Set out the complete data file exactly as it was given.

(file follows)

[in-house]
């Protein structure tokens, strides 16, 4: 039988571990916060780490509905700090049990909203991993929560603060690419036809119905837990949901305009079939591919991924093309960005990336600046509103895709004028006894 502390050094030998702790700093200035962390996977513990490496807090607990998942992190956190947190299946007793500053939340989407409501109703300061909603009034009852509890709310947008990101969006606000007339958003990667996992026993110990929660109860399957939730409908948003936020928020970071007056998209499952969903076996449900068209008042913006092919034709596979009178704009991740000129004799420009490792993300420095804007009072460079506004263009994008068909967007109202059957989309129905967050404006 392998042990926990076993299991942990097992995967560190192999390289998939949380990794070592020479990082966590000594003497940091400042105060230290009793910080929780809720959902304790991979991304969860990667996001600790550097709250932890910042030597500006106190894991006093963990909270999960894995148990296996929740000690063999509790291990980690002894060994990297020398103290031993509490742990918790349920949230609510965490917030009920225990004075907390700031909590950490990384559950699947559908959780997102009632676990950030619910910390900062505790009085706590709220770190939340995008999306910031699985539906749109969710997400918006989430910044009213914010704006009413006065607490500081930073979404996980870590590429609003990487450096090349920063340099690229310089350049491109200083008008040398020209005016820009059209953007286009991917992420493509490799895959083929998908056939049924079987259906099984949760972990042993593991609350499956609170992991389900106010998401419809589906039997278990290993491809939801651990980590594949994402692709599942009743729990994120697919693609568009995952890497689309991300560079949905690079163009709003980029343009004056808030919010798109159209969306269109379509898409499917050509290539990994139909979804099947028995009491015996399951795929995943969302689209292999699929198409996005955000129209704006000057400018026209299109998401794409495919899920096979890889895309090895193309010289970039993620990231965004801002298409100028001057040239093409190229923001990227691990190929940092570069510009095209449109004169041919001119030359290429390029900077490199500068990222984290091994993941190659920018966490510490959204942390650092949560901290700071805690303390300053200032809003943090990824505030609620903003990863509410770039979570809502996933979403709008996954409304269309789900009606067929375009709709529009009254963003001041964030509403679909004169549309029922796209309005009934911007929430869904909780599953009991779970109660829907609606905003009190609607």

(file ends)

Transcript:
[in-house]
């Protein structure tokens, strides 16, 4: 039988571990916060780490509905700090049990909203991993929560603060690419036809119905837990949901305009079939591919991924093309960005990336600046509103895709004028006894 502390050094030998702790700093200035962390996977513990490496807090607990998942992190956190947190299946007793500053939340989407409501109703300061909603009034009852509890709310947008990101969006606000007339958003990667996992026993110990929660109860399957939730409908948003936020928020970071007056998209499952969903076996449900068209008042913006092919034709596979009178704009991740000129004799420009490792993300420095804007009072460079506004263009994008068909967007109202059957989309129905967050404006 392998042990926990076993299991942990097992995967560190192999390289998939949380990794070592020479990082966590000594003497940091400042105060230290009793910080929780809720959902304790991979991304969860990667996001600790550097709250932890910042030597500006106190894991006093963990909270999960894995148990296996929740000690063999509790291990980690002894060994990297020398103290031993509490742990918790349920949230609510965490917030009920225990004075907390700031909590950490990384559950699947559908959780997102009632676990950030619910910390900062505790009085706590709220770190939340995008999306910031699985539906749109969710997400918006989430910044009213914010704006009413006065607490500081930073979404996980870590590429609003990487450096090349920063340099690229310089350049491109200083008008040398020209005016820009059209953007286009991917992420493509490799895959083929998908056939049924079987259906099984949760972990042993593991609350499956609170992991389900106010998401419809589906039997278990290993491809939801651990980590594949994402692709599942009743729990994120697919693609568009995952890497689309991300560079949905690079163009709003980029343009004056808030919010798109159209969306269109379509898409499917050509290539990994139909979804099947028995009491015996399951795929995943969302689209292999699929198409996005955000129209704006000057400018026209299109998401794409495919899920096979890889895309090895193309010289970039993620990231965004801002298409100028001057040239093409190229923001990227691990190929940092570069510009095209449109004169041919001119030359290429390029900077490199500068990222984290091994993941190659920018966490510490959204942390650092949560901290700071805690303390300053200032809003943090990824505030609620903003990863509410770039979570809502996933979403709008996954409304269309789900009606067929375009709709529009009254963003001041964030509403679909004169549309029922796209309005009934911007929430869904909780599953009991779970109660829907609606905003009190609607």